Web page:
The Breeders' Cup at the Santa Anita Racetrack in California draws some of the world's fastest thoroughbreds to compete for $1 million in prize money.
And metro-east men own a 5-year-old gray gelding who this year qualified to run at Santa Anita.
"It's the biggest race event of the year," said Bob Santanello, of Freeburg. "It's a whole gamut of races: older horses, younger horses, dirt horses, turf horses."
The Breeders' Cup features 14 races and more than $24 million in purses. Santanello's horse, Taptowne, will run the dirt mile against horses older than 3.
"This is the best of racing as far as the U.S. is concerned," Santanello said. "There are quite a few horses who ship in from Europe and elsewhere to run in the Breeders' Cup. These are the champions from everywhere. Most of the horses who ship in from out of the country are turf horses. Taptowne is a dirt horse."
Taptowne is the progeny of thoroughbred stallion Tapit and a mare owned by Santanello, Holly's Wager. Santanello, who is a former real estate broker and owner of Santanello and Associates, once owned Clovertowne Farm on Town Hall Road in Belleville, but moved the breeding and training operation to Kentucky.
"We sold the farm because Illinois racing hasn't been doing that well," he said. "We moved our stock to Kentucky. It's beautiful down there. Lexington is the premiere area for racing. It's the old horsemen's capital and there's nothing else like it."
Since he started racing as a 2-year-old, Taptowne has earned $552,599. He has won six races out of 28 starts. He came in second seven times and third three times.
"He was a really nice horse as a 4-year-old," Santanello said. "We had several offers to buy him as a 4-year-old, offers over $100,000, but we rejected those offers and decided to keep him."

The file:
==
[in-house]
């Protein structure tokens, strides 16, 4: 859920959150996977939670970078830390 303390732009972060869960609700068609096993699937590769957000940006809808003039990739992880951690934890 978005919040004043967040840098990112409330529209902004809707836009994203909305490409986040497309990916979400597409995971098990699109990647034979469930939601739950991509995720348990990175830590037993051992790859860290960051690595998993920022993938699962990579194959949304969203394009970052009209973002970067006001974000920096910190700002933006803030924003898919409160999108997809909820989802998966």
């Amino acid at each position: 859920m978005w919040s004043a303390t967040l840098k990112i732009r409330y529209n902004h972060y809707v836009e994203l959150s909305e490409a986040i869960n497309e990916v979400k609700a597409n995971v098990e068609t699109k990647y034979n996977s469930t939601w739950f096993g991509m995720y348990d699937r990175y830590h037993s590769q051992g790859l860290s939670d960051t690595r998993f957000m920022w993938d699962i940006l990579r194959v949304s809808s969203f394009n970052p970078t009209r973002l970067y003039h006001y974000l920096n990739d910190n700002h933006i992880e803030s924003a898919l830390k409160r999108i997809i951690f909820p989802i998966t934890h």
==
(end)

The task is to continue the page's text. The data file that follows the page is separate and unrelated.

Santanello, former St. Clair County regional superintendent of schools Jed Deets, Brian Randall of Belleville and Tim Spivey, a former Belleville resident who now lives in Florida, all own a stake in Taptowne.
Taptowne lives in Kentucky and trains at Churchill Downs, but, on Sunday, he boarded a plane and headed to California to run in the Breeders' Cup. He walked the track Monday morning and spent Tuesday, Wednesday and Thursday galloping.
Santanello has been involved with racehorses for nearly 40 years and this is the first time one of his horses has been invited to race in the Breeders' Cup.
"We're going to be there and we are nervous," Santanello added.
His race is scheduled for 3:05 p.m. PDT, which means he'll break from the gate about 5:05 p.m. CST Friday in a 13-horse field.
Tim Glyshaw is Taptowne's trainer, and his jockey for the Breeders' Cup will be Brian Hernandez. Hernandez and Taptowne will be wearing Clover Towne Farm's silks: Plum on the top, lime green on the bottom with a green clover leaf.
"He (Hernandez) worked the horse and got the fastest work the other day at Churchill Downs," Santanello said.
Contact reporter Jennifer A. Schaaf at firstname.lastname@example.org or 618-239-2667.